China: Bird flu death not from human-human spread

January 2, 2012
In this photo taken on Saturday, Dec. 31, 2011, Ma Hanwu, vice director of Shenzhen Center for Disease Control and Prevention, right, speaks as Zhou Boping, director of the Shenzhen No. 3 People's Hospital looks at the documents during a press conference about a bird flu patient in Shenzhen in south China's Guangdong province. The strain of H5H1 bird flu that killed a Chinese man cannot spread among people, a health agency said Monday, appealing for calm after the country's first reported case of the disease in humans in 18 months. (AP Photo) CHINA OUT

(AP) -- The strain of H5H1 bird flu that killed a Chinese man cannot spread among people, a health agency said Monday, appealing for calm after the country's first reported case of the disease in humans in 18 months.

Genetic analysis indicated the virus spread directly from poultry to the victim, who died Saturday in the southern city of Shenzhen, the Shenzhen Disease Control Center said in a statement reported by the official Xinhua News Agency.

"Though it is highly pathogenic to human beings, the virus can not spread among people," the statement said, according to Xinhua. "There is no need for Shenzhen citizens to panic."

H5N1 rarely infects humans and usually only those who come into close contact with diseased poultry. Scientists are closely watching the virus for any signs it is becoming more easily transmissible from human to human.

A 39-year-old bus driver surnamed Chen developed a fever Dec. 21 and was hospitalized Dec. 25, according to an earlier statement by city and provincial authorities. The provincial health department said experts confirmed Saturday that he was infected with H5N1.

Xinhua said still were trying to figure out where he was infected.

The Guangdong health department has said 120 people who had close contact with Chen have not developed any abnormal symptoms.

The says globally 336 people have died from 573 confirmed bird since 2003. Of these, 40 cases were in China, 26 of which were fatal.

Chen's death was a week after two dead birds tested positive for the virus in Hong Kong, which is just across a river from Shenzhen.

More than 19,000 birds at a Hong Kong market were slaughtered and imports and sales of live poultry were banned for three weeks after a chicken carcass tested positive for H5N1. Lab tests later confirmed that an Oriental magpie robin found dead on Dec. 17 was also infected.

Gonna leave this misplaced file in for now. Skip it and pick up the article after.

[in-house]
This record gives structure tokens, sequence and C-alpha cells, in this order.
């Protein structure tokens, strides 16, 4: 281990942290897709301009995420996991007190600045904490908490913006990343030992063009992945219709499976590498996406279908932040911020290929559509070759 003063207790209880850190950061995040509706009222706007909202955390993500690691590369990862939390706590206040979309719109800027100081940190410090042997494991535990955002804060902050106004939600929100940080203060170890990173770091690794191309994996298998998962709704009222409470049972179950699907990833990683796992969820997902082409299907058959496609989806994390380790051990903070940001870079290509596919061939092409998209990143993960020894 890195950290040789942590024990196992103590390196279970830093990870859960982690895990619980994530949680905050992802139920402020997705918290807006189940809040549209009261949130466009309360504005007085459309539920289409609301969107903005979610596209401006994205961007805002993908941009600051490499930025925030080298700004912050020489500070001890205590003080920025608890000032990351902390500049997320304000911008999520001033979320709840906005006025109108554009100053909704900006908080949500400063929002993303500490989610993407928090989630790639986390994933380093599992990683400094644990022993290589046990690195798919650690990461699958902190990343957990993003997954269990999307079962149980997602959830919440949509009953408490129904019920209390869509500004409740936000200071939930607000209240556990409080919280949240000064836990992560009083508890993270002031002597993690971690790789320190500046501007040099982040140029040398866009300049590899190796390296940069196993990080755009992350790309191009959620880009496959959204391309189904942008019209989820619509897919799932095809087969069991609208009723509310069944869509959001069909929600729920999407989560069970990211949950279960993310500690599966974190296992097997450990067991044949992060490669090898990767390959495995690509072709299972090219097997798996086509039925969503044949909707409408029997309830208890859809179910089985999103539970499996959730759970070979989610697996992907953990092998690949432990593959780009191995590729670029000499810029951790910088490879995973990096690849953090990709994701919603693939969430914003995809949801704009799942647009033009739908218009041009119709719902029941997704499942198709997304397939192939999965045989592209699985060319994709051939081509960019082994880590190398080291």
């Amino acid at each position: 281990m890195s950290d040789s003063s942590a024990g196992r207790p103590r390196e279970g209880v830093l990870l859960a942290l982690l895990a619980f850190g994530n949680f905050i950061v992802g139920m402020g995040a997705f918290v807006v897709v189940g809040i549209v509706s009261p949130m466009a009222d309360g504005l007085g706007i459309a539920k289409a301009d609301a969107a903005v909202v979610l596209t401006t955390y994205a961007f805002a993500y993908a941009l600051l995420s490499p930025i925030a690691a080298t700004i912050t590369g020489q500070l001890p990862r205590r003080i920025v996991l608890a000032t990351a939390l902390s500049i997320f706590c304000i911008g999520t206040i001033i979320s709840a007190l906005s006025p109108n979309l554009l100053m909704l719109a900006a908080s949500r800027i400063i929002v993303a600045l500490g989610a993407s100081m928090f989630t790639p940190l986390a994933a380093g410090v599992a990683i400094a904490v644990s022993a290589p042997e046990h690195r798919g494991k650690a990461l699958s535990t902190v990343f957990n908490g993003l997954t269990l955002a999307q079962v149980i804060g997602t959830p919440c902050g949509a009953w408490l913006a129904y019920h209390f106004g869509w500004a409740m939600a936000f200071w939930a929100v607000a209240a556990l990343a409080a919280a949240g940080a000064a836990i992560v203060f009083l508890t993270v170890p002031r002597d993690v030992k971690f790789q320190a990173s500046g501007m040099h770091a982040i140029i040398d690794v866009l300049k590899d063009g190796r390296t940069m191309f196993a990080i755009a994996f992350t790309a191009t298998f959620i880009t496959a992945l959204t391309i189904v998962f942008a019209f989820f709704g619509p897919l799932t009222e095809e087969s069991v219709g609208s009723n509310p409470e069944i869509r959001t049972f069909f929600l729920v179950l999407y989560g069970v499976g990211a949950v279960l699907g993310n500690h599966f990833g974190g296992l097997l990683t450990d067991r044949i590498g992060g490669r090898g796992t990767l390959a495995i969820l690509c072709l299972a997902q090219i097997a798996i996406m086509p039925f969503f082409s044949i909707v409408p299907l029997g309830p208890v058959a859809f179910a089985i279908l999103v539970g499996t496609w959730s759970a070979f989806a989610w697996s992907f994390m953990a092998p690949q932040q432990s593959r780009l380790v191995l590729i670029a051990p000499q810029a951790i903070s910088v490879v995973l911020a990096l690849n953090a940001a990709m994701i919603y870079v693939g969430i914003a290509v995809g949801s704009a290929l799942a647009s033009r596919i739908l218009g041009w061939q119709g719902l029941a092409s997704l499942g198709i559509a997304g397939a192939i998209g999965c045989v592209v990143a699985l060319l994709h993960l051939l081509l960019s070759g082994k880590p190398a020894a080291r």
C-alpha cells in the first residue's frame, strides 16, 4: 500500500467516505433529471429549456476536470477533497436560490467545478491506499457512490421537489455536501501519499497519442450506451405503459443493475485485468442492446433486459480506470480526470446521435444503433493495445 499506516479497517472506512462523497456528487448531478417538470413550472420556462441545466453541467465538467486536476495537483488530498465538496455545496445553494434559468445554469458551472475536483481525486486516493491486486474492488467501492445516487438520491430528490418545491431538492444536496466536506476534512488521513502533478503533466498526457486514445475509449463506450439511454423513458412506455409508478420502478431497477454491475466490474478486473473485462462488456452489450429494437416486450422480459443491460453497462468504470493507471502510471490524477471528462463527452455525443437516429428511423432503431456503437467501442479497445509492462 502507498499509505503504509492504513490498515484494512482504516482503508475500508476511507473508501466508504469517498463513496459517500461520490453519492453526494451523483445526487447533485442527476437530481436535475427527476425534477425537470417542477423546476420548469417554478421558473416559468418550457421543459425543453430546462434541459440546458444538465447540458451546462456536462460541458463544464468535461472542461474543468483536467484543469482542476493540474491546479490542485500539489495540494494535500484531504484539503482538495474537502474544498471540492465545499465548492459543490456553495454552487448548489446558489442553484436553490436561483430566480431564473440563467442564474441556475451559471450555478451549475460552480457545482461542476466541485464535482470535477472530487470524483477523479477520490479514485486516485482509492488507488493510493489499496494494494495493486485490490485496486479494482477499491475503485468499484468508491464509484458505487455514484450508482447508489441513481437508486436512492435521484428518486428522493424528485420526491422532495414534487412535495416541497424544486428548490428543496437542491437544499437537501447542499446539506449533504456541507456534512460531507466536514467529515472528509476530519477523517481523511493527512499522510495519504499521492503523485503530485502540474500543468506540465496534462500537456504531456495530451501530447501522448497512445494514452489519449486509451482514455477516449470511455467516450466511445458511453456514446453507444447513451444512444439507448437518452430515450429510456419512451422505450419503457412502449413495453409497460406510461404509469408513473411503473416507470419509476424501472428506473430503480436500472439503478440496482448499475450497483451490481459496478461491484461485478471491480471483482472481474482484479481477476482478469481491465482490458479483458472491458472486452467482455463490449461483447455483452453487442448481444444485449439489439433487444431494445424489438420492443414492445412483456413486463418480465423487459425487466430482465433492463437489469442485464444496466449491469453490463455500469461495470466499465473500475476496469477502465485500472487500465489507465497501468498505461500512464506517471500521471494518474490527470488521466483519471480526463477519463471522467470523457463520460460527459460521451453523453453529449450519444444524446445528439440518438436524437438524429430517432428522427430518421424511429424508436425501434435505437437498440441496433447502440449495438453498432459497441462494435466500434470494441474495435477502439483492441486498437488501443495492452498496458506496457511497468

China's last reported human case of H5N1 was in June 2010. A pregnant 22-year-old woman from central Hubei province died after being exposed to sick and dead poultry.

shares

Related Stories

Hong Kong raises bird flu alert level, bans imports

December 20, 2011

Hong Kong raised its bird flu alert level to "serious" on Tuesday and announced it is to cull 17,000 chickens after three birds tested positive for the deadly H5N1 strain of the virus.

Hong Kong culls chickens to battle bird flu

December 21, 2011

Hong Kong culled 17,000 chickens Wednesday and suspended live poultry imports for 21 days after three birds tested positive for the deadly H5N1 strain of bird flu virus.

Chinese man critical with bird flu

December 30, 2011

A man is in critical condition after testing positive for the deadly H5N1 bird flu virus in the southern Chinese city of Shenzhen, state media said Saturday.

Man dies from bird flu in southern China

December 31, 2011

A bus driver in southern China who contracted the bird flu virus died Saturday, health authorities said, in the nation's first reported human case of the deadly disease in 18 months.

Recommended for you

Experimental MERS vaccine shows promise in animal studies

July 28, 2015

A two-step regimen of experimental vaccines against Middle East respiratory syndrome (MERS) prompted immune responses in mice and rhesus macaques, report National Institutes of Health scientists who designed the vaccines. ...

Can social isolation fuel epidemics?

July 21, 2015

Conventional wisdom has it that the more people stay within their own social groups and avoid others, the less likely it is small disease outbreaks turn into full-blown epidemics. But the conventional wisdom is wrong, according ...

Lack of knowledge on animal disease leaves humans at risk

July 20, 2015

Researchers from the University of Sydney have painted the most detailed picture to date of major infectious diseases shared between wildlife and livestock, and found a huge gap in knowledge about diseases which could spread ...

IBD genetically similar in Europeans and non-Europeans

July 20, 2015

The first genetic study of inflammatory bowel disease (IBD) to include individuals from diverse populations has shown that the regions of the genome underlying the disease are consistent around the world. This study, conducted ...

0 comments

Please sign in to add a comment. Registration is free, and takes less than a minute. Read more

Click here to reset your password.
Sign in to get notified via email when new comments are made.